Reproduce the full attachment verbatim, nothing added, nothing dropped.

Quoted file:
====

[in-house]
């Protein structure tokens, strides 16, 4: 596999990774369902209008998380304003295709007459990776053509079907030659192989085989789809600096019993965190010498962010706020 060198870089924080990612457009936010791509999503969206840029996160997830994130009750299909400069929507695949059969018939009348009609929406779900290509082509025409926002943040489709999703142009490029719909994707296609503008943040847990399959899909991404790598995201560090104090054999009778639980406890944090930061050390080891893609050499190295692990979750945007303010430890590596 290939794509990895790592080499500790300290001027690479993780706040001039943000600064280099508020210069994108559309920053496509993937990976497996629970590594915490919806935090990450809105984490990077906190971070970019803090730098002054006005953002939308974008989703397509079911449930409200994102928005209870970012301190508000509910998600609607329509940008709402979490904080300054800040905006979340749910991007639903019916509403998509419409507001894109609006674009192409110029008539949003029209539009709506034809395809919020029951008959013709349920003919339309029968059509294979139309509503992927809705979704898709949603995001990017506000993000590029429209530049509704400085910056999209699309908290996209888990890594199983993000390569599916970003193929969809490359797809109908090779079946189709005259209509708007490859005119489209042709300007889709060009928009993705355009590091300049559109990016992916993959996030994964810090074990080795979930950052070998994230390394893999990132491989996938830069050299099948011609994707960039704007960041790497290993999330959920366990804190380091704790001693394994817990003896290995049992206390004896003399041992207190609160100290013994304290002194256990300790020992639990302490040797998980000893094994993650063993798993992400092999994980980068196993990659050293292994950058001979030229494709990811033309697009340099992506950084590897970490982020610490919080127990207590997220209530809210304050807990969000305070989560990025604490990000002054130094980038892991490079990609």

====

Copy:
[in-house]
């Protein structure tokens, strides 16, 4: 596999990774369902209008998380304003295709007459990776053509079907030659192989085989789809600096019993965190010498962010706020 060198870089924080990612457009936010791509999503969206840029996160997830994130009750299909400069929507695949059969018939009348009609929406779900290509082509025409926002943040489709999703142009490029719909994707296609503008943040847990399959899909991404790598995201560090104090054999009778639980406890944090930061050390080891893609050499190295692990979750945007303010430890590596 290939794509990895790592080499500790300290001027690479993780706040001039943000600064280099508020210069994108559309920053496509993937990976497996629970590594915490919806935090990450809105984490990077906190971070970019803090730098002054006005953002939308974008989703397509079911449930409200994102928005209870970012301190508000509910998600609607329509940008709402979490904080300054800040905006979340749910991007639903019916509403998509419409507001894109609006674009192409110029008539949003029209539009709506034809395809919020029951008959013709349920003919339309029968059509294979139309509503992927809705979704898709949603995001990017506000993000590029429209530049509704400085910056999209699309908290996209888990890594199983993000390569599916970003193929969809490359797809109908090779079946189709005259209509708007490859005119489209042709300007889709060009928009993705355009590091300049559109990016992916993959996030994964810090074990080795979930950052070998994230390394893999990132491989996938830069050299099948011609994707960039704007960041790497290993999330959920366990804190380091704790001693394994817990003896290995049992206390004896003399041992207190609160100290013994304290002194256990300790020992639990302490040797998980000893094994993650063993798993992400092999994980980068196993990659050293292994950058001979030229494709990811033309697009340099992506950084590897970490982020610490919080127990207590997220209530809210304050807990969000305070989560990025604490990000002054130094980038892991490079990609």